Earlier this year at the Mobile World Congress in Barcelona, Spain Microsoft showed off the latest bells and whistles of its mobile platform. But at the event no release date was announced for Windows Mobile 6.5. Now it is official, the mobile OS will launch on Monday, May 11.
And as I’ve already reported, the OS won’t have a long life. Windows Mobile 7.0 will arrive next year. But don’t’ think of the 6.5 version as a total stopgap. This OS, which has been compared to that of the iPhone, will feature a more dashboard-like interface. This will make it easier for users to check e-mail, send text messages and check their calendar. Best of all, this improved version will feature the latest version of the Internet Explorer Mobile browser.
iPhone Targets Small Biz, A&T Improves Network
On the iPhone front it isn’t just business as usual, but rather a targeting of business. The latest iPhone ad campaign is noting how users can take advantage of some of the business functionality of the handset. Most notable is the latest ad that shows how you can take credit card transactions, print a shipping label and even check on delivery status. Only on the iPhone says the campaign.
But only if the network can handle everything say many users. To that end iPhone users are speaking up, and AT&T is listening. According to the word from the company, AT&T has been working to increase download speeds on its 3G network, and further increasing network capacity with the addition of new cell sites. The result is theoretical maximum speeds of up 7.2 megabits per second or essentially double the current maximum speed.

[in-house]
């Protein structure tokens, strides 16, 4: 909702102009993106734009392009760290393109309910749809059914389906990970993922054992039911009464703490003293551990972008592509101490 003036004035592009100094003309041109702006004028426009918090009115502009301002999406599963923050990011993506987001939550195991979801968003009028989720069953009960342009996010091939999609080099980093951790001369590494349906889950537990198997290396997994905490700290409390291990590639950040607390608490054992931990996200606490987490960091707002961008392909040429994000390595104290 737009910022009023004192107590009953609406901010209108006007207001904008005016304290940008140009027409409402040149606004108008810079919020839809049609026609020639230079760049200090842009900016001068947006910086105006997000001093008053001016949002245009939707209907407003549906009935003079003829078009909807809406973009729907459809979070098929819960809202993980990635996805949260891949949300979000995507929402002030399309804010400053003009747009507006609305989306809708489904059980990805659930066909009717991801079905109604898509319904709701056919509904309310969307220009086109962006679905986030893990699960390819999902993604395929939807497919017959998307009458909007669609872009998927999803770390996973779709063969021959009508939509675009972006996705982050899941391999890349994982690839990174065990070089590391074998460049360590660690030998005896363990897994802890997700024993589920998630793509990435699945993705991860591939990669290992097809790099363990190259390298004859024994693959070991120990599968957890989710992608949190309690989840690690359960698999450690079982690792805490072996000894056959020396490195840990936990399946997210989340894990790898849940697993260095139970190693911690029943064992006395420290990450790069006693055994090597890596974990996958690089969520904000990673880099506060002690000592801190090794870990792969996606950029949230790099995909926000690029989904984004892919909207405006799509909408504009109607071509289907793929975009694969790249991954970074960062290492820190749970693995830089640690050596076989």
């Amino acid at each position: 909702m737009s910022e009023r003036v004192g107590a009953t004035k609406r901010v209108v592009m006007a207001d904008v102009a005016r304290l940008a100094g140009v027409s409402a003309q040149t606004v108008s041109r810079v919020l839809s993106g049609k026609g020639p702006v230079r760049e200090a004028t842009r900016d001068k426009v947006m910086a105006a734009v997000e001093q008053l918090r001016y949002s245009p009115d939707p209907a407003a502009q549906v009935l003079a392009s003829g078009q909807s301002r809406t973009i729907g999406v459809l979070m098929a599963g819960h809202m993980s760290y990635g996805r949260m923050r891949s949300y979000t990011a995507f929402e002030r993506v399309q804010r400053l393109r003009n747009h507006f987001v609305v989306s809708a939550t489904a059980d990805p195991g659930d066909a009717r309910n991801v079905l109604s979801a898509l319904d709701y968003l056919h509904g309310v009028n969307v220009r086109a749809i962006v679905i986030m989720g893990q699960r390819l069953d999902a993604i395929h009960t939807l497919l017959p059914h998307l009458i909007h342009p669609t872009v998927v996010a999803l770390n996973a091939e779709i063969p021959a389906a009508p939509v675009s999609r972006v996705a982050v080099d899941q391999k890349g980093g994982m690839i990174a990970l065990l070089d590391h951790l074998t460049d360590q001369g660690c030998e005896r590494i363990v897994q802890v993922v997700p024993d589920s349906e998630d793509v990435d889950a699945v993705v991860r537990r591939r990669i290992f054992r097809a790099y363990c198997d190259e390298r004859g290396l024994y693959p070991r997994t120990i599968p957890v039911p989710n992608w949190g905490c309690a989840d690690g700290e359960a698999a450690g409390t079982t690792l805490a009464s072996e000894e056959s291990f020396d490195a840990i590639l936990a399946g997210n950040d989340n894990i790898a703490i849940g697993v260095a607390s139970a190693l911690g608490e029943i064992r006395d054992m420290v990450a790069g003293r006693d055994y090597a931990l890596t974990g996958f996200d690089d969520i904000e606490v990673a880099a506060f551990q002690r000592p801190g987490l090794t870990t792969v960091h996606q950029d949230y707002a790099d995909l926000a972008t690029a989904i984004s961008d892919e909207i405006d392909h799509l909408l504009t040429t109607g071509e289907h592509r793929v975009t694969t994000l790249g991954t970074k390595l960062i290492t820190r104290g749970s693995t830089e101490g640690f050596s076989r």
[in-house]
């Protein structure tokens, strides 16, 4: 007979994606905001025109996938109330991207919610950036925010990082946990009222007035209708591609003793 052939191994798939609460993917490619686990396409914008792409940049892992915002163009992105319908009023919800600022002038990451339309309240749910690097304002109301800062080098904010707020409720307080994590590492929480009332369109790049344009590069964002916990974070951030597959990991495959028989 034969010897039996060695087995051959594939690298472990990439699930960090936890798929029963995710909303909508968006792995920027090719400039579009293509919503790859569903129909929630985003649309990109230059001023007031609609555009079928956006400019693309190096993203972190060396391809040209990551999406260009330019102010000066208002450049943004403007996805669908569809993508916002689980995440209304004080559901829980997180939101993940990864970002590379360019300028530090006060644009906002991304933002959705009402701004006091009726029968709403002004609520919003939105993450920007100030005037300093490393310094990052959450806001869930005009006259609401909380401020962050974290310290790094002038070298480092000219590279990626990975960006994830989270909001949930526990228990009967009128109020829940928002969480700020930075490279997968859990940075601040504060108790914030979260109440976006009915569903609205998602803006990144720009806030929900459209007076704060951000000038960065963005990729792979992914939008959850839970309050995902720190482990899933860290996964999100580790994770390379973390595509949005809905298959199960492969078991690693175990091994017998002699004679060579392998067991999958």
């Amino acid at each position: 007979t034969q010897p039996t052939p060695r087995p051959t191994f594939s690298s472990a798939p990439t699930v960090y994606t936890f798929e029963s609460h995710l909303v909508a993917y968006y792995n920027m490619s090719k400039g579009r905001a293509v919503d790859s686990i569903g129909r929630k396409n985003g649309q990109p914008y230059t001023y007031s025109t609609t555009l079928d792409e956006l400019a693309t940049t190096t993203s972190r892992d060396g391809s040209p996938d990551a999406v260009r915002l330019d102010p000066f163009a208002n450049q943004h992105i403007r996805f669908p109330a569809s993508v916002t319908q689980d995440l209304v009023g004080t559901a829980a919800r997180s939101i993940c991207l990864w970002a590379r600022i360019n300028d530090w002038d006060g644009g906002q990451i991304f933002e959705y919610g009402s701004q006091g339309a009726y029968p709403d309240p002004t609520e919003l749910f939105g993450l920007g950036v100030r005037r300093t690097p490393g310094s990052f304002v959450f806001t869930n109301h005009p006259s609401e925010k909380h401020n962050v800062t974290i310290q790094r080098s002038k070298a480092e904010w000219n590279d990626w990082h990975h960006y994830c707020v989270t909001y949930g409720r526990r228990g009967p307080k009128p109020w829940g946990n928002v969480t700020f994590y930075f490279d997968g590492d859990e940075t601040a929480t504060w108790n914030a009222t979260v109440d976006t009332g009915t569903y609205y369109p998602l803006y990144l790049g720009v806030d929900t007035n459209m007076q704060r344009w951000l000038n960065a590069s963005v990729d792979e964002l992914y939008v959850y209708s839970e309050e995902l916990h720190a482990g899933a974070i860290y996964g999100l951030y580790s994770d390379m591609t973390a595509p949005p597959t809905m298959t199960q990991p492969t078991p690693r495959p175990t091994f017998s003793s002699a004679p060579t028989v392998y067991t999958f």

No doubt much of this increase in speed and capacity is being done to increase AT&T’s chances of remaining the exclusive carrier for the iPhone. Currently the deal between Apple and AT&T will expire next year, but the carrier is looking to extend the deal through 2011.
Free TV on Your Handset
One promise that has yet to deliver is TV on the mobile phone. It is here of course, but it hardly lives up to the hype. But that could be change quickly.
This week at the National Associations of Broadcaster’s annual conference in Las Vegas, it was announced that a new pilot program is launching in the Baltimore-Washington, D.C. area that will allow people to watch free mobile digital TV on mobile handsets and other devices. Through this program local affiliate stations for the networks, including CBS, NBC, PBS, Ion and Fox, will begin to broadcast their content by late summer. And this will be available to cellular phones, laptop computers and even car entertainment systems – the latter being questionable – as it’s aimed at the passengers, not the drivers. This trial will eventually increase to 28 markets, including New York, Chicago, Philadelphia, San Francisco, Boston and Atlanta.
This comes as the switch over from all-digital transmissions goes through in June barring no second last minute reprieve. As part of this switch over, some broadcasters will make the move to also broadcast on a digital sub-channel specifically for mobile devices via the ATSC Mobile DTV standard. It is also worth noting that Washington was one of the first test markets for HDTV nearly a decade ago.
All this sounds great and should look great. But there is a hurdle. At present time, there are no mobile handsets that actually support the mobile DTV standard and even other devices, such as laptops are only now starting to come.
But anytime you have a new system, you’ll need new devices to support it. This is just another case of “build it” and they will come. This time around they’ll need to build it, and someone else will need to build the devices… but then DTV will come in loud and clear straight to your handset.